In the loop embodiment, the loop is placed in a location such that a user may insert his/her hand, wrist, or arm through the loop while griping the strap or fastener to stretch the strap and attach the fastener. In this fashion, if the strap or the user's grip fails, the loop serves as a tether and limits the distance that the strap and hook or fastener may recoil. This prevents the strap end, hook, or fastener from striking a user in the head, face, or neck where serious injury may result. The invention may be a separate loop attached, directly or indirectly, to the strap, or attached, directly or indirectly, to the fastening device or hook. The device of the invention may also have a portion of the strap itself isolated as a loop through the use of a knot, crimping device, or threading device. Due to the broad array of elastic straps (e.g., anchored tied downs with one free end, simple two ended straps, multi-stranded “spider straps” that contain numerous interconnected strands and ends, etc.) and in order to provide safety to the large number of straps already in use, the protection attachment may be removably or permanently attached to the elastic strap. This allows the invention to be used as either an add-on, aftermarket product or as an accessory or as part of an originally manufactured strap.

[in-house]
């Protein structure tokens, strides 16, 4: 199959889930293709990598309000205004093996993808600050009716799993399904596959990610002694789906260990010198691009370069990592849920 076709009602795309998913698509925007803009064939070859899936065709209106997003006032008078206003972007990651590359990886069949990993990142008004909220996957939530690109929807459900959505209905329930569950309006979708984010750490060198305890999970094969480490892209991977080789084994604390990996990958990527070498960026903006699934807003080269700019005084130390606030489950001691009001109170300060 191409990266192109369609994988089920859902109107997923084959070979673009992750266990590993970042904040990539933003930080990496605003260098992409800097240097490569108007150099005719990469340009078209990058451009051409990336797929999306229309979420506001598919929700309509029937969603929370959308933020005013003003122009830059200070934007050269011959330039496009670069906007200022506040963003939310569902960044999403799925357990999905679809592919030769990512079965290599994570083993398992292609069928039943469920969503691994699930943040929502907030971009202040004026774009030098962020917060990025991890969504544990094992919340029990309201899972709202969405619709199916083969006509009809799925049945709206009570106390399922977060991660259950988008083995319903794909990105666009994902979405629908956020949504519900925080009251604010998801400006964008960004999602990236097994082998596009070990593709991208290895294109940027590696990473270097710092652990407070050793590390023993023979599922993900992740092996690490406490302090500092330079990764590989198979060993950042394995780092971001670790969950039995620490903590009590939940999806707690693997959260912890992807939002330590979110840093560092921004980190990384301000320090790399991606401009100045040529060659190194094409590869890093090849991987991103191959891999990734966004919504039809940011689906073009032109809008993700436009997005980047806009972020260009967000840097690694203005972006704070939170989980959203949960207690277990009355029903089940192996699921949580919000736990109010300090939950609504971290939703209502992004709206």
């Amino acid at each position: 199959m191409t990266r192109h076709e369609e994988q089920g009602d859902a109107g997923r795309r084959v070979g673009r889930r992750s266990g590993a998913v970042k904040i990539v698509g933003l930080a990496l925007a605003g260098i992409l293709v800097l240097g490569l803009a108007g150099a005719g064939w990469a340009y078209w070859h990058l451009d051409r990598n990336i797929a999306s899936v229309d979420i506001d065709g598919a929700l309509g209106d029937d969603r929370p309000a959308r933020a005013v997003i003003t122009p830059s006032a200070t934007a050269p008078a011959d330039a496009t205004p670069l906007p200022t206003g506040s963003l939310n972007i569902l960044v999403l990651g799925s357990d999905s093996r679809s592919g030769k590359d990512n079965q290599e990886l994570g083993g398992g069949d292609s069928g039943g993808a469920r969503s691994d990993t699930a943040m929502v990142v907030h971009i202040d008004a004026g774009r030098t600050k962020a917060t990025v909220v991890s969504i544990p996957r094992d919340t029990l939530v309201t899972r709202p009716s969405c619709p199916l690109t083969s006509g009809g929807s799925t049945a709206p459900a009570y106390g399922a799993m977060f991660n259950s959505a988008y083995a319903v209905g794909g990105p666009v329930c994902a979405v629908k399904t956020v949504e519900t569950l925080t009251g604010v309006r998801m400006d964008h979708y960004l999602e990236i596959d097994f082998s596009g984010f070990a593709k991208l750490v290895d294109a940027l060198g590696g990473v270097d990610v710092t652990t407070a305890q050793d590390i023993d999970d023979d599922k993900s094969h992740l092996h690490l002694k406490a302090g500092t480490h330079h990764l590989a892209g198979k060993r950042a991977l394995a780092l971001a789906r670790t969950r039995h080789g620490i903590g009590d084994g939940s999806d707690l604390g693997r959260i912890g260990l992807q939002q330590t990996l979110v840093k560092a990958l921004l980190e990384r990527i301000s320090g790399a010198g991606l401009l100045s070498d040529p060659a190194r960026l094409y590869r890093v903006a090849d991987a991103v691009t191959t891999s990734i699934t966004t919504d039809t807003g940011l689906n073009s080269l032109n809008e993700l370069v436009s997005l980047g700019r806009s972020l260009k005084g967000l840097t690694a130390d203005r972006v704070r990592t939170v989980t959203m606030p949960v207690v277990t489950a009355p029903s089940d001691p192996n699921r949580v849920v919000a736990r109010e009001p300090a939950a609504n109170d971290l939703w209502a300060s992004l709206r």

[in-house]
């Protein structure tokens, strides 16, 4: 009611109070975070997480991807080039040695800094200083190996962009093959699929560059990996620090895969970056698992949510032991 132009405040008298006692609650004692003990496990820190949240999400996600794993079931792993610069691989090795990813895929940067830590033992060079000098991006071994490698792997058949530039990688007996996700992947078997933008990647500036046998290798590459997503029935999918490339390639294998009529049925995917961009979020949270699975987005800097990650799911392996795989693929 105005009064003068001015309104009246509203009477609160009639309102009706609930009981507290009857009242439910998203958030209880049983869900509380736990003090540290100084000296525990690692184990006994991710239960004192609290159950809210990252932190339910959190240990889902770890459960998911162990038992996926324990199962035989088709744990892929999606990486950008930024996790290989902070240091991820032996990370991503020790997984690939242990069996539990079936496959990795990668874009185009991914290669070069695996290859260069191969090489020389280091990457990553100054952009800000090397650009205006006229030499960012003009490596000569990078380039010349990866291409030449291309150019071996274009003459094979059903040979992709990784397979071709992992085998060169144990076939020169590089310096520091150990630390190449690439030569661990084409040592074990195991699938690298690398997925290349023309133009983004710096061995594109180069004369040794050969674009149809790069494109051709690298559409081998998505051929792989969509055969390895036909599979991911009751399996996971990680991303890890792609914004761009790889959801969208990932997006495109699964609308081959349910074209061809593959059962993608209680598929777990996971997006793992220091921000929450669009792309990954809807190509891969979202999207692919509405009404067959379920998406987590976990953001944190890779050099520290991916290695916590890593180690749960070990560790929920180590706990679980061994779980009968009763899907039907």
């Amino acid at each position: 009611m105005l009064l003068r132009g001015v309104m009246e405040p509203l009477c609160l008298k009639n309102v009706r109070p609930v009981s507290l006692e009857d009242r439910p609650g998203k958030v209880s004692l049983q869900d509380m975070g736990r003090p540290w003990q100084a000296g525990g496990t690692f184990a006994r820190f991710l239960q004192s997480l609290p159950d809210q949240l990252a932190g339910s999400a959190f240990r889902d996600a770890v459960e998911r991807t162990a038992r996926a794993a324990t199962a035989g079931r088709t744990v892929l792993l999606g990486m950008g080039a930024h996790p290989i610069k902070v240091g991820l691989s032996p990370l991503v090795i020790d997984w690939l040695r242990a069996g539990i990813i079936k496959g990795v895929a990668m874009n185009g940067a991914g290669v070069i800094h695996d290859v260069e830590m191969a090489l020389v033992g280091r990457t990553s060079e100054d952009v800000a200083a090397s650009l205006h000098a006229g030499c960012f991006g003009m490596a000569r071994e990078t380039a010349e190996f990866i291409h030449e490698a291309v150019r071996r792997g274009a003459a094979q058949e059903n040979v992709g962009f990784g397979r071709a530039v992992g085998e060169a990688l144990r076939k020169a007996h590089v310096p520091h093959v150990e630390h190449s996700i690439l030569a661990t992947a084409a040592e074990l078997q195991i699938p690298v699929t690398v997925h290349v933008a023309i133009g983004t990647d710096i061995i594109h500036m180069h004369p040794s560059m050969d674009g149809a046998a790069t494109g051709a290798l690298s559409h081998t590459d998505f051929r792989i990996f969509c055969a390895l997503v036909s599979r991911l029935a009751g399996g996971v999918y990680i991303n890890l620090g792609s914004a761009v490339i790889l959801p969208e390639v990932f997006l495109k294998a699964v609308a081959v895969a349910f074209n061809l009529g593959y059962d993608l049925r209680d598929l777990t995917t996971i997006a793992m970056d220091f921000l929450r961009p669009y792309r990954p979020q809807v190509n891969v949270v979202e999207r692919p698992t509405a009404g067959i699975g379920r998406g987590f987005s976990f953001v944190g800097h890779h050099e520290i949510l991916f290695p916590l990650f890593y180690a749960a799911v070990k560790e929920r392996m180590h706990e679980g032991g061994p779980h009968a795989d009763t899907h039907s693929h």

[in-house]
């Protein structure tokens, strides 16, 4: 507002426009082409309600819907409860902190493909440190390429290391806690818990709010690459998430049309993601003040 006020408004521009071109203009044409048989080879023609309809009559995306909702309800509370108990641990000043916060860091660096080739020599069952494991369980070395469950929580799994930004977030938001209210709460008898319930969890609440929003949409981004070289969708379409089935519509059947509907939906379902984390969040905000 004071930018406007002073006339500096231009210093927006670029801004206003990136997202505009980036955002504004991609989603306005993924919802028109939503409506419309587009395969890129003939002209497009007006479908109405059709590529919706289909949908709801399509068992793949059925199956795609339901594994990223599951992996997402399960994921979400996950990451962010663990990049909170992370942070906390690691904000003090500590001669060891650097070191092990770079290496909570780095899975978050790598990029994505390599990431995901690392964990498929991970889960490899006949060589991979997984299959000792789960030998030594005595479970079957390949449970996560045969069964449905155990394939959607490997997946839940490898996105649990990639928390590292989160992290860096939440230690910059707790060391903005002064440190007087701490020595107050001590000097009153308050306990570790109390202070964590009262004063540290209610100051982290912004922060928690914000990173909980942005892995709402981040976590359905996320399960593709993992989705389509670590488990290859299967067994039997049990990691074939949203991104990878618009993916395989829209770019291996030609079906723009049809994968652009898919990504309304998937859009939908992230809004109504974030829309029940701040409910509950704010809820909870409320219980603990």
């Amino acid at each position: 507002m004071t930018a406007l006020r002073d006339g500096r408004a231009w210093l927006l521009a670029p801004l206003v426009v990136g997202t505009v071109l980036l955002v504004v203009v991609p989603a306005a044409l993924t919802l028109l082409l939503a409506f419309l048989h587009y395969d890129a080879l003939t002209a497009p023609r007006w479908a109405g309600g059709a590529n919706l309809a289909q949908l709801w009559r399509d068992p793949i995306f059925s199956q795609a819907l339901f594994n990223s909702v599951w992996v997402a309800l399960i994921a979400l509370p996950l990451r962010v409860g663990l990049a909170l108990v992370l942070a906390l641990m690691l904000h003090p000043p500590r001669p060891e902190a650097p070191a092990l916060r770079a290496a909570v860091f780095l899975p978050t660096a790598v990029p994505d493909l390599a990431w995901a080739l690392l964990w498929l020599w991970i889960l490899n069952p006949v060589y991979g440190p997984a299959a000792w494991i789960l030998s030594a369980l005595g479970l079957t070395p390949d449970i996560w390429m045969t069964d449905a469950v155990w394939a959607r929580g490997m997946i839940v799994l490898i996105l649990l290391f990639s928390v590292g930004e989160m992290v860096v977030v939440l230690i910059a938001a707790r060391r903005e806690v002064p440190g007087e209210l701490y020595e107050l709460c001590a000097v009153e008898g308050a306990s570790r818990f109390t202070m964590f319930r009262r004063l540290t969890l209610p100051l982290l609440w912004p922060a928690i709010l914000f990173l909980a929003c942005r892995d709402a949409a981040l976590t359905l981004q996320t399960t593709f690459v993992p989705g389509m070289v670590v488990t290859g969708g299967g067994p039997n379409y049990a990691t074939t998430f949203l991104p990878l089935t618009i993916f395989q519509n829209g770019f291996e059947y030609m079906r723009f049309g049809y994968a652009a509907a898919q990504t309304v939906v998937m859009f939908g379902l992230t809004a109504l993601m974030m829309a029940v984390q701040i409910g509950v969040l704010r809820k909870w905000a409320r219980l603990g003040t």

The embodiment employing a sheath is a sheath extending over a length of the elastic strap. The recoiling strap draws itself into the sheath upon release, thus limiting the range of motion of the recoiling strap, drawing the fastener or hook into contact with the sheath, and providing a bumper for the fastener or hook. The embodiment employing a shield is similar to the sheath embodiment in that a shield partially covers the fastener or hook. As with the sheath embodiment, the recoiling strap draws the fastener or hook into the shield. The shield embodiment provides protection against direct contact with the fast moving fastener or hook.
It will be apparent to persons of ordinary skill in the art that these various embodiments are non-limiting and that they may be used separately or in combination as redundant safety systems.
FIG. 1 is an embodiment of the invention showing a protective loop attached to a relaxed strap near a fastening end.
FIG. 2 is a view showing the protective loop attached to a taut strap.
FIG. 3 is a view showing a user's arm inserted through a protective loop during manipulation of a fastening end.
FIG. 4 is a view of the device of FIGS. 1 and 2 and showing a recoiling strap tethered to a user's arm by means of a protective loop.
FIG. 5 is a perspective view of an embodiment of the invention showing a molded loop having a permanent tie down and detachable clamps.
FIG. 6 is side view of the device of FIG. 5.
FIG. 7 is a top view of the device of FIG. 5.